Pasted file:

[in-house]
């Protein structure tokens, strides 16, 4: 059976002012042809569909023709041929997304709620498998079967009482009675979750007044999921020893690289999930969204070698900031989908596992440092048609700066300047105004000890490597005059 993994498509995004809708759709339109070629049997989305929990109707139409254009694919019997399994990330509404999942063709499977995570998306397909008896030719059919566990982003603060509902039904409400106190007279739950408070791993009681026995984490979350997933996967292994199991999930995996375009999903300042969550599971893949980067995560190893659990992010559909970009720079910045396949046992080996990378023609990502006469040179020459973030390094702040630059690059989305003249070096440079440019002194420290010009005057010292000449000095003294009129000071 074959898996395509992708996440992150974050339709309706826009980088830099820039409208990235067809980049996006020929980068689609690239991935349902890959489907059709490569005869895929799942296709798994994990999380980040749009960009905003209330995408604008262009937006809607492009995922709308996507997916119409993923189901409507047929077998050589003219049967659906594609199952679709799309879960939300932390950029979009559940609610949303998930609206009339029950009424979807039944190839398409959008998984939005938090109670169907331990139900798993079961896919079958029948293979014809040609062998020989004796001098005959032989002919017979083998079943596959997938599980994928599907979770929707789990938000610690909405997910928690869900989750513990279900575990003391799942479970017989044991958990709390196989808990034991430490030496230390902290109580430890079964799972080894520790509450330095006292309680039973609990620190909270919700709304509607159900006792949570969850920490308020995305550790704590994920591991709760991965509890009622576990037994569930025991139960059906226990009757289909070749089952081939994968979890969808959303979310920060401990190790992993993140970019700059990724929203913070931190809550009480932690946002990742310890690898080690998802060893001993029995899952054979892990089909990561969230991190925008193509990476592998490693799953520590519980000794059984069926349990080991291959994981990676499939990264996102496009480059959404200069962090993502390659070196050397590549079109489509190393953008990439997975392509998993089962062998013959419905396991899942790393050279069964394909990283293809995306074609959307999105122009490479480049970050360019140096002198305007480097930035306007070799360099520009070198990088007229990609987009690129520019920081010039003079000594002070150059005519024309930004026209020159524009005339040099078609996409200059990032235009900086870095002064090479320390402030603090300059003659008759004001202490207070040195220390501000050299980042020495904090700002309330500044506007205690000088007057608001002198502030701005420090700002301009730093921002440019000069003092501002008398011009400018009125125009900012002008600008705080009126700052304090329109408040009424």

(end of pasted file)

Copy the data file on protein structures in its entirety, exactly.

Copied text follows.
[in-house]
């Protein structure tokens, strides 16, 4: 059976002012042809569909023709041929997304709620498998079967009482009675979750007044999921020893690289999930969204070698900031989908596992440092048609700066300047105004000890490597005059 993994498509995004809708759709339109070629049997989305929990109707139409254009694919019997399994990330509404999942063709499977995570998306397909008896030719059919566990982003603060509902039904409400106190007279739950408070791993009681026995984490979350997933996967292994199991999930995996375009999903300042969550599971893949980067995560190893659990992010559909970009720079910045396949046992080996990378023609990502006469040179020459973030390094702040630059690059989305003249070096440079440019002194420290010009005057010292000449000095003294009129000071 074959898996395509992708996440992150974050339709309706826009980088830099820039409208990235067809980049996006020929980068689609690239991935349902890959489907059709490569005869895929799942296709798994994990999380980040749009960009905003209330995408604008262009937006809607492009995922709308996507997916119409993923189901409507047929077998050589003219049967659906594609199952679709799309879960939300932390950029979009559940609610949303998930609206009339029950009424979807039944190839398409959008998984939005938090109670169907331990139900798993079961896919079958029948293979014809040609062998020989004796001098005959032989002919017979083998079943596959997938599980994928599907979770929707789990938000610690909405997910928690869900989750513990279900575990003391799942479970017989044991958990709390196989808990034991430490030496230390902290109580430890079964799972080894520790509450330095006292309680039973609990620190909270919700709304509607159900006792949570969850920490308020995305550790704590994920591991709760991965509890009622576990037994569930025991139960059906226990009757289909070749089952081939994968979890969808959303979310920060401990190790992993993140970019700059990724929203913070931190809550009480932690946002990742310890690898080690998802060893001993029995899952054979892990089909990561969230991190925008193509990476592998490693799953520590519980000794059984069926349990080991291959994981990676499939990264996102496009480059959404200069962090993502390659070196050397590549079109489509190393953008990439997975392509998993089962062998013959419905396991899942790393050279069964394909990283293809995306074609959307999105122009490479480049970050360019140096002198305007480097930035306007070799360099520009070198990088007229990609987009690129520019920081010039003079000594002070150059005519024309930004026209020159524009005339040099078609996409200059990032235009900086870095002064090479320390402030603090300059003659008759004001202490207070040195220390501000050299980042020495904090700002309330500044506007205690000088007057608001002198502030701005420090700002301009730093921002440019000069003092501002008398011009400018009125125009900012002008600008705080009126700052304090329109408040009424």